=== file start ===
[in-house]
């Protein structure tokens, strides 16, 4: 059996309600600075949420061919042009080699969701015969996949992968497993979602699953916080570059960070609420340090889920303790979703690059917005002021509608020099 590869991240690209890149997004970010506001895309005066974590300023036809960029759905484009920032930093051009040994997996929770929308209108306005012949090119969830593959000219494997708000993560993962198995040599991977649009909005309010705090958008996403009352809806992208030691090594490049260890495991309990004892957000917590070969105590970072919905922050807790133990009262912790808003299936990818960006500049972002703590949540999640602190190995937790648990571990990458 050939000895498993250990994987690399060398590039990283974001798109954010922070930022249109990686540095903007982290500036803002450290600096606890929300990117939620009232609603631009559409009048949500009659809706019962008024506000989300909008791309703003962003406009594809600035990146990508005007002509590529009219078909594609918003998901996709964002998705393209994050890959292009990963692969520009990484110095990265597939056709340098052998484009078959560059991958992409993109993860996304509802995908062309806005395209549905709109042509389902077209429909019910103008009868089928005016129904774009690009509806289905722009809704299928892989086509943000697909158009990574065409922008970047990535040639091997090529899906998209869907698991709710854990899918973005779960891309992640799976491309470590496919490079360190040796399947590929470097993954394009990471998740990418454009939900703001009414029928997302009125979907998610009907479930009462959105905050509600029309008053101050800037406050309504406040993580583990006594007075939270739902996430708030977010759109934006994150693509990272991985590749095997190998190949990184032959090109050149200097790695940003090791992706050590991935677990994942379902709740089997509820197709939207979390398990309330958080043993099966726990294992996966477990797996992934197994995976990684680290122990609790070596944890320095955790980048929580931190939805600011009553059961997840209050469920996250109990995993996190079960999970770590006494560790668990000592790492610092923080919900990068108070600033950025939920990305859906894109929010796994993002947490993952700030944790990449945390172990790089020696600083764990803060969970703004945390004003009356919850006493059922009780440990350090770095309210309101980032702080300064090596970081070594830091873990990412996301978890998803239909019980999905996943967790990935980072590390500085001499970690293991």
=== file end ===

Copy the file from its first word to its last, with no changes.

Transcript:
[in-house]
């Protein structure tokens, strides 16, 4: 059996309600600075949420061919042009080699969701015969996949992968497993979602699953916080570059960070609420340090889920303790979703690059917005002021509608020099 590869991240690209890149997004970010506001895309005066974590300023036809960029759905484009920032930093051009040994997996929770929308209108306005012949090119969830593959000219494997708000993560993962198995040599991977649009909005309010705090958008996403009352809806992208030691090594490049260890495991309990004892957000917590070969105590970072919905922050807790133990009262912790808003299936990818960006500049972002703590949540999640602190190995937790648990571990990458 050939000895498993250990994987690399060398590039990283974001798109954010922070930022249109990686540095903007982290500036803002450290600096606890929300990117939620009232609603631009559409009048949500009659809706019962008024506000989300909008791309703003962003406009594809600035990146990508005007002509590529009219078909594609918003998901996709964002998705393209994050890959292009990963692969520009990484110095990265597939056709340098052998484009078959560059991958992409993109993860996304509802995908062309806005395209549905709109042509389902077209429909019910103008009868089928005016129904774009690009509806289905722009809704299928892989086509943000697909158009990574065409922008970047990535040639091997090529899906998209869907698991709710854990899918973005779960891309992640799976491309470590496919490079360190040796399947590929470097993954394009990471998740990418454009939900703001009414029928997302009125979907998610009907479930009462959105905050509600029309008053101050800037406050309504406040993580583990006594007075939270739902996430708030977010759109934006994150693509990272991985590749095997190998190949990184032959090109050149200097790695940003090791992706050590991935677990994942379902709740089997509820197709939207979390398990309330958080043993099966726990294992996966477990797996992934197994995976990684680290122990609790070596944890320095955790980048929580931190939805600011009553059961997840209050469920996250109990995993996190079960999970770590006494560790668990000592790492610092923080919900990068108070600033950025939920990305859906894109929010796994993002947490993952700030944790990449945390172990790089020696600083764990803060969970703004945390004003009356919850006493059922009780440990350090770095309210309101980032702080300064090596970081070594830091873990990412996301978890998803239909019980999905996943967790990935980072590390500085001499970690293991």